Attention to detail pays off at Bistro

Healing Heart is a refuge for grown-ups

Eats: dining reviews, Table talk

April 24, 2003|By Karen Nitkin | Karen Nitkin,SPECIAL TO THE SUN

Even before our first bite of warm, tender and crusty baguette, we knew we were in for a treat at the Healing Heart Blues Bistro.

Owners Daryl Heinz and Garrett Linvezey have created an oasis of sophistication in an Eldersburg shopping center. The walls are lush purple and mustard, and the steel-colored tablecloths coordinate with the stylish lighting. The warm glow of candles and the cool sounds of mellow jazz, played live most days of the week, complete the mood.

Heinz vows this restaurant, which opened in February, will never have booster seats or a kids' menu. "There are plenty of places like that around here," he says. "I wanted a place that was a refuge."

Drinks are an important part of the equation. For diners who can't choose among the wines, martinis and other drinks, the Blues Bistro offers something called "flights." These are three 3-ounce servings in a single category, such as cabernets or vodka martinis, which arrive in a stylish arc of brushed steel with three holes for the cone-shaped glasses. We had the cabernet, and each wine was more luscious than the one before.

Now, back to that bread. The rounds of French bread were baked on the premises and accompanied by a plate of olive oil with garlic and parmesan.

The rest of the meal showed the same attention to detail, with some dishes succeeding better than others. A "seafood napoleon" appetizer, served cold, featured layers of crisp fried pastry alternating with a chunky salsa of crab, scallop and shrimp with tomatoes, grapes, red onions and a fruity sauce. Though it was a busy dish, it worked.

Another seafood appetizer, sticky rice cakes with lobster, was less interesting, since there wasn't enough lobster to excite the taste buds. A chili sauce drizzled attractively around the plate was more heat than flavor.

A spinach salad with raspberries, walnuts and goat cheese was very fresh, but it could have used a more assertive dressing.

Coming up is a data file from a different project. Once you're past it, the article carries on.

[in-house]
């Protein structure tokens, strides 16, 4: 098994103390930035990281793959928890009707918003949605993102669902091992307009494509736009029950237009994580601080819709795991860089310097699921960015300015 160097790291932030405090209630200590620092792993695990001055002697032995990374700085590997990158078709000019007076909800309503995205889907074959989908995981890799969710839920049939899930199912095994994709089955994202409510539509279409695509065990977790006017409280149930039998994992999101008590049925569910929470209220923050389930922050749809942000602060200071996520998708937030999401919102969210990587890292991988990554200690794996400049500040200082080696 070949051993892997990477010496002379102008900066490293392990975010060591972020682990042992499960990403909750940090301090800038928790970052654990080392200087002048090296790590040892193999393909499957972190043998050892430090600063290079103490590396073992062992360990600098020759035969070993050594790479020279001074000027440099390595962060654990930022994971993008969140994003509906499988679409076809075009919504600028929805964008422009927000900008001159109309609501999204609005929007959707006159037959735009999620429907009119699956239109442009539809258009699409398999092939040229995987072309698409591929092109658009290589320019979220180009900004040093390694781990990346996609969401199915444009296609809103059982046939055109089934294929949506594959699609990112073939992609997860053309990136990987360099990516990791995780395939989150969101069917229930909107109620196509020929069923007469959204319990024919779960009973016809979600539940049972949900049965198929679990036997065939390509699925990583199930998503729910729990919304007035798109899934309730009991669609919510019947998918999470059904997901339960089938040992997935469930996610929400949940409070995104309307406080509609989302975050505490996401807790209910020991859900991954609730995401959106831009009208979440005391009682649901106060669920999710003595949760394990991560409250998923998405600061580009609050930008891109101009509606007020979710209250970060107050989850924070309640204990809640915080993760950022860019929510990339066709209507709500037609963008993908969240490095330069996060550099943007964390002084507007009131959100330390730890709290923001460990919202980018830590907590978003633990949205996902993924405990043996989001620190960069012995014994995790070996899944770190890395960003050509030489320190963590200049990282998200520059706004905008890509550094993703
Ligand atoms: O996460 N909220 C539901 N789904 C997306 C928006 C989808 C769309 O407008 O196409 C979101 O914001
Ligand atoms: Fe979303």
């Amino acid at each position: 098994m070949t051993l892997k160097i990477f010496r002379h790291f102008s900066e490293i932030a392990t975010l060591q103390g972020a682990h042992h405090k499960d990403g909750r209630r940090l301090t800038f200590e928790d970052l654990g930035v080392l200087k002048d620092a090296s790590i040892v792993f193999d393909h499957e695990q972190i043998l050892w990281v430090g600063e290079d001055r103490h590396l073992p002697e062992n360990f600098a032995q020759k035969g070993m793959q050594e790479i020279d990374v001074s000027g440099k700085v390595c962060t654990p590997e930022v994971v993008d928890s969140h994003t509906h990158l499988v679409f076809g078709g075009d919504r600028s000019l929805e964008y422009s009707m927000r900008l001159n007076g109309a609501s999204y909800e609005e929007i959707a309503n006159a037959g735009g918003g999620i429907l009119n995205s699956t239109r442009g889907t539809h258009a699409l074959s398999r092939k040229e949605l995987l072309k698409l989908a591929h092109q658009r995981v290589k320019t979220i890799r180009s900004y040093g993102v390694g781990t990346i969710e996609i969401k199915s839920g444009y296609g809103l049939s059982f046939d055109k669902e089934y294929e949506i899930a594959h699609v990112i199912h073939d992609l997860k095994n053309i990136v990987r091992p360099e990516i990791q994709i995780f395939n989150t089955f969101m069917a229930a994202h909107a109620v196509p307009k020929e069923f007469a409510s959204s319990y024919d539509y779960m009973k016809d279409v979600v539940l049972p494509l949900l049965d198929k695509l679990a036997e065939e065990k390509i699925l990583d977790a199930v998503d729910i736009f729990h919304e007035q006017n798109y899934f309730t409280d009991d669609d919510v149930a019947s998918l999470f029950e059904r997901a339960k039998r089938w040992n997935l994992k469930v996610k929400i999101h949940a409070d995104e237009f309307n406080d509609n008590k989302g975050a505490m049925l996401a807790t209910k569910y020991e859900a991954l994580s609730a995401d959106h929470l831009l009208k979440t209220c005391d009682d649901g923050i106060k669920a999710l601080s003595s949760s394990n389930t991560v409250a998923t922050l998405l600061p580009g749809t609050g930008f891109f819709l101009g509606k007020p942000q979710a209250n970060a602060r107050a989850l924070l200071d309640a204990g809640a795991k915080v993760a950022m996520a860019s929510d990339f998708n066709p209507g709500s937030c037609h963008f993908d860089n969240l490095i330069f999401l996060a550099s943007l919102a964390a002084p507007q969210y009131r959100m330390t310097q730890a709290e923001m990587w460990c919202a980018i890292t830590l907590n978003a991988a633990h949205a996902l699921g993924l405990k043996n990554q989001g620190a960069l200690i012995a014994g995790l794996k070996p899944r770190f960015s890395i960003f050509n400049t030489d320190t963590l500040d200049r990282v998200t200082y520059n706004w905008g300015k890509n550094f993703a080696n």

The menu is not long, but its nine entrees manage to pack in a nice mix of innovation and comfort. The standout was the veal chop, an enormous piece of tender, flavorful meat stuffed with a mix of wilted spinach and gruyere cheese. It arrived with a tasty mound of garlic-inflected mashed red-skin potatoes and fat, crisp-tender asparagus.

A dish of lump crab and sweet peppers in a tomato-cream sauce over angel hair was also excellent, but our filet mignon was not as tender as promised. I blame my eating buddy, who insisted on ordering it well-done when everyone knows steaks are supposed to be rare or at most medium-rare.

Desserts, baked in-house, were simply fantastic. Our server brought a tray of goodies to our table, and we selected a blueberry pie with a tender crust, a light, creamy lemon mousse torte, and a chocolate hazelnut truffle torte with a dense, almost fudgey cake topped by creamy, nutty swirls of frosting.

The Blues Bistro also has a coffee bar that opens at 6 every morning and serves fresh pastries and a few sandwiches and salads.

Eldersburg may never be the same.

Healing Heart Blues Bistro

Where: 1207 Liberty Road, Eldersburg

Call: 410-549-6000

Open: Daily for dinner except Tuesday; coffee bar open daily from 6 a.m. to 10 p.m.

Prices: Appetizers $6-$9; entrees $16-$24

Credit Cards: All major cards

Food: ***

Atmosphere: *** 1/2

Service: *** 1/2

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